Anaphylaxis and PTSD have something else in common, too, and that’s that they’re both unpredictable: the triggers aren’t necessarily only where you expect to find them. Sarah once nearly died after eating a “vegetarian” pizza, probably due to cross-contamination in the restaurant kitchen. Other allergic people’s triggers may be even harder to avoid, like peanuts. And not every allergic reaction is an anaphylactic reaction, either, just as not every read of potentially triggering material will actually set off the symptoms in someone with PTSD. But just because you don’t know whether or how someone is going to react to something isn’t a reason not to warn them when you know it’s something they might react quite severely to.  Letting them know allows them to decide for themselves whether the risk is one they feel able to take. Not letting them know gives them no real choice in the matter – even if it’s a day when they’re feeling exceptionally vulnerable, or left their epi-pen at home.

Ultimately, where you stand on trigger warnings says a lot about where you stand on mental health. If you think Sarah’s request for a heads-up was reasonable, if “may contain nuts” doesn’t provoke you into writing awful New Statesmen columns about the threat to culinary freedom, but you think PTSD sufferers should just grow a thicker skin and certainly should not expect other people to have any regard to their condition, then what you’re basically saying is that mental health doesn’t matter in the way that physical health does. Not an uncommon view, of course, but one I suspect many of those in the “anti-trigger warning” camp would be loath to admit they hold.  Either they do hold it, or they’ve entirely missed the point of what trigger warnings are about. There really is no third option.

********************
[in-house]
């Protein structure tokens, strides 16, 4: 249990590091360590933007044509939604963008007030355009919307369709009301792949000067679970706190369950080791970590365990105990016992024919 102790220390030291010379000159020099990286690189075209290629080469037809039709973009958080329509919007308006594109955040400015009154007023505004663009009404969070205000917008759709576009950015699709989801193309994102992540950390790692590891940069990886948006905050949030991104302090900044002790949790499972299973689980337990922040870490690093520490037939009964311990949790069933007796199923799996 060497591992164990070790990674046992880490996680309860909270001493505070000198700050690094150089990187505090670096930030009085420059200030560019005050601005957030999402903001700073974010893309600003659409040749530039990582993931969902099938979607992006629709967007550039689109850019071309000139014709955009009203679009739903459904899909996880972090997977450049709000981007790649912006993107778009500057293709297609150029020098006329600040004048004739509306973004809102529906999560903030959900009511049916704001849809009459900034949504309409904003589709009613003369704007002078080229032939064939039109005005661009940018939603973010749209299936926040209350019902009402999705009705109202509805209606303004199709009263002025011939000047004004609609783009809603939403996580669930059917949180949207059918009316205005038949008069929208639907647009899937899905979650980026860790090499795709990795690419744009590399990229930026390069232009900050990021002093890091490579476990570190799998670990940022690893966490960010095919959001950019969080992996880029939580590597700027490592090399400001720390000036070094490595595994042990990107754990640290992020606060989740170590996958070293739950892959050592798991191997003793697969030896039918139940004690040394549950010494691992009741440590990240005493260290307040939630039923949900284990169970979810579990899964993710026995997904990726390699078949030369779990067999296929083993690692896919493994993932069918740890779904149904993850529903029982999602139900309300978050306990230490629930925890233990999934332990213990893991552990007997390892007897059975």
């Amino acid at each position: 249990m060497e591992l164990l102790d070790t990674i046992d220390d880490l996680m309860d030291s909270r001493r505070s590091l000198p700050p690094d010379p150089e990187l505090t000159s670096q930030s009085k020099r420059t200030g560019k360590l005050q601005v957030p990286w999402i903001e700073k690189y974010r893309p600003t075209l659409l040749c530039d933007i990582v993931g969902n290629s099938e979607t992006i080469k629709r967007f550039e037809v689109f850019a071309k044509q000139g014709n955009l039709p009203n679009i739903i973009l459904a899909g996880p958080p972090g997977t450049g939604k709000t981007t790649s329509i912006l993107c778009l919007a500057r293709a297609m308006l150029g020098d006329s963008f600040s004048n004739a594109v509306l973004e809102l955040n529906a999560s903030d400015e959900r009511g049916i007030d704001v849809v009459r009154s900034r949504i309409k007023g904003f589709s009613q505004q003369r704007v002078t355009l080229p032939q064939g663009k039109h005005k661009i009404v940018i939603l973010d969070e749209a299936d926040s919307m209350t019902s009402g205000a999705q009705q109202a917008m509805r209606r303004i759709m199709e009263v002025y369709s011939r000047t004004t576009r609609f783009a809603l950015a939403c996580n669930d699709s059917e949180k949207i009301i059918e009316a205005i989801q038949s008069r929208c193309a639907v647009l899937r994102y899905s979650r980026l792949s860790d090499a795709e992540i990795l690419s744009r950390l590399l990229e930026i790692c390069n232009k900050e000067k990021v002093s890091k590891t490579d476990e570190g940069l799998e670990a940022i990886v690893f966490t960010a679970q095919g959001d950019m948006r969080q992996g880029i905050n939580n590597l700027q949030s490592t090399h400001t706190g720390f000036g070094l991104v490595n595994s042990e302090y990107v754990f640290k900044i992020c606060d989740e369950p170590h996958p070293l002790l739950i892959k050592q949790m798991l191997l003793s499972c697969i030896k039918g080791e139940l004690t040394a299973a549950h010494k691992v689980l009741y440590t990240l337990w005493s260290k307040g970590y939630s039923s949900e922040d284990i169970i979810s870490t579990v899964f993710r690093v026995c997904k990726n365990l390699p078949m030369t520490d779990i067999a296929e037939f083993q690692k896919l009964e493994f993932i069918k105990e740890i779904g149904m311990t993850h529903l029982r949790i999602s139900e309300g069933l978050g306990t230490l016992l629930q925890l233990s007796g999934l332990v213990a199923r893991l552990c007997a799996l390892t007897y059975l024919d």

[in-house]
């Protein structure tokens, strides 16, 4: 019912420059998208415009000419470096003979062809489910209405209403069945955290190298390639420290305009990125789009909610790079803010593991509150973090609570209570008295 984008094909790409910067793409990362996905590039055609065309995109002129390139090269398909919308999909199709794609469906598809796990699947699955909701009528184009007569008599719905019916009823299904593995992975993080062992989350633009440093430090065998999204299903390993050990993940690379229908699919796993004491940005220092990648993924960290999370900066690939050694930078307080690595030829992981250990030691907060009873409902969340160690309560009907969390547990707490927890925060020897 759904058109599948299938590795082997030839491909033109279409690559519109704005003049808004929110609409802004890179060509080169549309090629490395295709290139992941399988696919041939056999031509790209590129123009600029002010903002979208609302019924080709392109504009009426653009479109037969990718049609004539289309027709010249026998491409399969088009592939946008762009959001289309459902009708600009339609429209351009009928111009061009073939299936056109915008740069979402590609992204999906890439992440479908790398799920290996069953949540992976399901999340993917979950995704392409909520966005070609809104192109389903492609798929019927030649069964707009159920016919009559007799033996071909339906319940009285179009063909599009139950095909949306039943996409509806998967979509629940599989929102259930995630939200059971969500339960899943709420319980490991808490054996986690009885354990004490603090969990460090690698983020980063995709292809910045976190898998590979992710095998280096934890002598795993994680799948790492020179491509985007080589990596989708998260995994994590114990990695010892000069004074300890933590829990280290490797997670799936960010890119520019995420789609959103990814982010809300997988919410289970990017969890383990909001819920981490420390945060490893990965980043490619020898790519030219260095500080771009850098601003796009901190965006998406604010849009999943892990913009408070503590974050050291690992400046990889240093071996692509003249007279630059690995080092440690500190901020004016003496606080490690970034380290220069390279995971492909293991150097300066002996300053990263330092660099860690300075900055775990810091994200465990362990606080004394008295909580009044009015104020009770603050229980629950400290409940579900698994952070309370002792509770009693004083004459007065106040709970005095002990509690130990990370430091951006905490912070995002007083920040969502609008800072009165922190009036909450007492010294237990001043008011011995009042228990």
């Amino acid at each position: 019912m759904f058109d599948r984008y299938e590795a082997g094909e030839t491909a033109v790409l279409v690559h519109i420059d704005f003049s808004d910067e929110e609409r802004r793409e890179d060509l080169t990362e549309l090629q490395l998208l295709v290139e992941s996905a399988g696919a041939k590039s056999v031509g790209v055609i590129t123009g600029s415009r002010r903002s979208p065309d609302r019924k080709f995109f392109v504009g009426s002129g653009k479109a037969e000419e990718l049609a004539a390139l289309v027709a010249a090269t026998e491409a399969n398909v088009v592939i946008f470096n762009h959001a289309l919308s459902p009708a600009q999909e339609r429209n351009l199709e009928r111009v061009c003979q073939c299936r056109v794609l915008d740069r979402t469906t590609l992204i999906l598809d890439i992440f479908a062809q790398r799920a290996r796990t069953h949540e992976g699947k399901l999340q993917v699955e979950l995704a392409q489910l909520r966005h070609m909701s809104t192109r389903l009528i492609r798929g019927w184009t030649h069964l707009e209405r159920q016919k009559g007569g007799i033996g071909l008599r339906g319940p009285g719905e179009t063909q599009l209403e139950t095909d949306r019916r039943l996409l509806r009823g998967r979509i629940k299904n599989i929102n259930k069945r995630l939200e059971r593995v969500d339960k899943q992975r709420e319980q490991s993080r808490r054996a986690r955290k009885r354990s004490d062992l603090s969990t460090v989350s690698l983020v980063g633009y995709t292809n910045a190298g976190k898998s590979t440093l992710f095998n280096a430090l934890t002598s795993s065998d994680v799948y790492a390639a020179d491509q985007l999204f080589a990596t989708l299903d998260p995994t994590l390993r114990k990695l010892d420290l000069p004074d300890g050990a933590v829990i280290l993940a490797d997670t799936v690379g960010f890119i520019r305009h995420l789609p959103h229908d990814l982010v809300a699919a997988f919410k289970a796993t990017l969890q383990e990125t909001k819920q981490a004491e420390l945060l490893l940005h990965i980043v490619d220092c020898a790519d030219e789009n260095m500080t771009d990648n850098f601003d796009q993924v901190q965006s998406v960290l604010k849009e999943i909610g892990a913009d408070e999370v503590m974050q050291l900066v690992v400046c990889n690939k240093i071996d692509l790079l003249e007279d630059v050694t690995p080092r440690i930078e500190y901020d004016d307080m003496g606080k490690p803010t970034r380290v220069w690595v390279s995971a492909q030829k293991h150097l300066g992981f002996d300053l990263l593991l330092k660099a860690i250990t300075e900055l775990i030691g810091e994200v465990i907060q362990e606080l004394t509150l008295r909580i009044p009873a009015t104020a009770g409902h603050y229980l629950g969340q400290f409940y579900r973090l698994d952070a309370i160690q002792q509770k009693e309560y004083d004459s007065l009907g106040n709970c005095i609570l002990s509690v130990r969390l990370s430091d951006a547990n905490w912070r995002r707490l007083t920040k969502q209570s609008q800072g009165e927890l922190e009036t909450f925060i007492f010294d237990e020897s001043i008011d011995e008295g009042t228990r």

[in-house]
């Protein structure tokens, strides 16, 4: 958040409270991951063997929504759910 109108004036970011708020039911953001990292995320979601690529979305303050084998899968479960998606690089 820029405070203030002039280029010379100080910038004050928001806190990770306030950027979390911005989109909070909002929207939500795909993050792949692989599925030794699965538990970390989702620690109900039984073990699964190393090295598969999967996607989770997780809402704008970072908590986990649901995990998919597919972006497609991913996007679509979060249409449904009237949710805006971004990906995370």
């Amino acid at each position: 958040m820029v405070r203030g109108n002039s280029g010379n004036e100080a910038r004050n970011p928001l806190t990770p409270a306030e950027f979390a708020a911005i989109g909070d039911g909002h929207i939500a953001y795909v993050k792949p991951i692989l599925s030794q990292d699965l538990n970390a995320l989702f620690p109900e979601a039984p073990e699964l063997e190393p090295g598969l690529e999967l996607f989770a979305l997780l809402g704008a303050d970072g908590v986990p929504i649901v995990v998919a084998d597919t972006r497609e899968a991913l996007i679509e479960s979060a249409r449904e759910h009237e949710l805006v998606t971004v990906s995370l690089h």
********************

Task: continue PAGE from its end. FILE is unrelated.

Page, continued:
About Wendy Lyon

Fighting a lonely battle for evidence-based policy and the proper use of apostrophes.